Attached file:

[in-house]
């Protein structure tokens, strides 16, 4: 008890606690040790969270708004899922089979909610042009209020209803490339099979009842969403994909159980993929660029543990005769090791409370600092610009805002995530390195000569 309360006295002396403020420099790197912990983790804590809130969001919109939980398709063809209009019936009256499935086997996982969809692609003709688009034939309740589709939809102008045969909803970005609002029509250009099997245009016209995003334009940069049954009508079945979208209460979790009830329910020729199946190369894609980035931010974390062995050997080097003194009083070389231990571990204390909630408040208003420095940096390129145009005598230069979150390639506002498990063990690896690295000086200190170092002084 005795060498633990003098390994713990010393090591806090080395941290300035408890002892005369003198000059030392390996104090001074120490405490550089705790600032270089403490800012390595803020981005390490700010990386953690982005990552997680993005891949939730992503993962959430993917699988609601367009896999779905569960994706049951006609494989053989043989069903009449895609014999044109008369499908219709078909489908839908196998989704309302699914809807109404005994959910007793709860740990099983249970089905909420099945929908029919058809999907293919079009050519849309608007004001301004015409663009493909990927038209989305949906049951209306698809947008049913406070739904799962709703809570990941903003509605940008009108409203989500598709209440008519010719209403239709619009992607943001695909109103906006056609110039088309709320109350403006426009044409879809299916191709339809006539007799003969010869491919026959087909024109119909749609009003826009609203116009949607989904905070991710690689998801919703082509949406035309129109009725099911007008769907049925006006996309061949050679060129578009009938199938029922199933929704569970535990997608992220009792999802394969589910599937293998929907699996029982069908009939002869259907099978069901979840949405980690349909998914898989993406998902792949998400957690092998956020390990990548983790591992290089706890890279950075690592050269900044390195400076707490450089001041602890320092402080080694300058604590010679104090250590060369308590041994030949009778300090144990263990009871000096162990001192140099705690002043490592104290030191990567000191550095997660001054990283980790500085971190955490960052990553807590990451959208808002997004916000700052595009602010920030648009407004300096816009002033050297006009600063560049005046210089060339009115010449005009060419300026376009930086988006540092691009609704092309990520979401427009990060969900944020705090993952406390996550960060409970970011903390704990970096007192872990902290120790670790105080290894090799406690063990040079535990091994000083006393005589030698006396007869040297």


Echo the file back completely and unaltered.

[in-house]
């Protein structure tokens, strides 16, 4: 008890606690040790969270708004899922089979909610042009209020209803490339099979009842969403994909159980993929660029543990005769090791409370600092610009805002995530390195000569 309360006295002396403020420099790197912990983790804590809130969001919109939980398709063809209009019936009256499935086997996982969809692609003709688009034939309740589709939809102008045969909803970005609002029509250009099997245009016209995003334009940069049954009508079945979208209460979790009830329910020729199946190369894609980035931010974390062995050997080097003194009083070389231990571990204390909630408040208003420095940096390129145009005598230069979150390639506002498990063990690896690295000086200190170092002084 005795060498633990003098390994713990010393090591806090080395941290300035408890002892005369003198000059030392390996104090001074120490405490550089705790600032270089403490800012390595803020981005390490700010990386953690982005990552997680993005891949939730992503993962959430993917699988609601367009896999779905569960994706049951006609494989053989043989069903009449895609014999044109008369499908219709078909489908839908196998989704309302699914809807109404005994959910007793709860740990099983249970089905909420099945929908029919058809999907293919079009050519849309608007004001301004015409663009493909990927038209989305949906049951209306698809947008049913406070739904799962709703809570990941903003509605940008009108409203989500598709209440008519010719209403239709619009992607943001695909109103906006056609110039088309709320109350403006426009044409879809299916191709339809006539007799003969010869491919026959087909024109119909749609009003826009609203116009949607989904905070991710690689998801919703082509949406035309129109009725099911007008769907049925006006996309061949050679060129578009009938199938029922199933929704569970535990997608992220009792999802394969589910599937293998929907699996029982069908009939002869259907099978069901979840949405980690349909998914898989993406998902792949998400957690092998956020390990990548983790591992290089706890890279950075690592050269900044390195400076707490450089001041602890320092402080080694300058604590010679104090250590060369308590041994030949009778300090144990263990009871000096162990001192140099705690002043490592104290030191990567000191550095997660001054990283980790500085971190955490960052990553807590990451959208808002997004916000700052595009602010920030648009407004300096816009002033050297006009600063560049005046210089060339009115010449005009060419300026376009930086988006540092691009609704092309990520979401427009990060969900944020705090993952406390996550960060409970970011903390704990970096007192872990902290120790670790105080290894090799406690063990040079535990091994000083006393005589030698006396007869040297």